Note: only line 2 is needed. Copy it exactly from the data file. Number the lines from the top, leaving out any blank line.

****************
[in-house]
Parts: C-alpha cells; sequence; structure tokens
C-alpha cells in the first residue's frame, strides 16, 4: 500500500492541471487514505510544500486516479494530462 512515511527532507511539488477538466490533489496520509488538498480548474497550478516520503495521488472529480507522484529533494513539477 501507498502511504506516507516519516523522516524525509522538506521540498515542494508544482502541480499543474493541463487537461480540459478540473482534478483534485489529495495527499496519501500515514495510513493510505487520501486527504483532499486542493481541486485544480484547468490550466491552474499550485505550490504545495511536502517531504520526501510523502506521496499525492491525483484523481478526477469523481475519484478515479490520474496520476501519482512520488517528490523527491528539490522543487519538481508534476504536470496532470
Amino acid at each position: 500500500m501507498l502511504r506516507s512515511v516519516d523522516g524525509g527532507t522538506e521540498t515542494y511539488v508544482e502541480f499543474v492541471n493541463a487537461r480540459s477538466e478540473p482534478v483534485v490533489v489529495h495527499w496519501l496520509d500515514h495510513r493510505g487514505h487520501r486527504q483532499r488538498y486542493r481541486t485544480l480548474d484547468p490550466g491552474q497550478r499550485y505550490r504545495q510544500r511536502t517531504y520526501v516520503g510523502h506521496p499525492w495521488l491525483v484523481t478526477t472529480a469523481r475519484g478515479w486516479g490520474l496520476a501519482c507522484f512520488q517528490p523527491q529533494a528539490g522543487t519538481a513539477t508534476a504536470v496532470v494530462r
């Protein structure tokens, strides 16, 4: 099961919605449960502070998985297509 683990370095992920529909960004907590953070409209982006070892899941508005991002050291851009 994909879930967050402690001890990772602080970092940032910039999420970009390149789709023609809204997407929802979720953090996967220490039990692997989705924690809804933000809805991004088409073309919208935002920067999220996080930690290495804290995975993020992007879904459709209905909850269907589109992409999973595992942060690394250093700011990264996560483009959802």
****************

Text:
Parts: C-alpha cells; sequence; structure tokens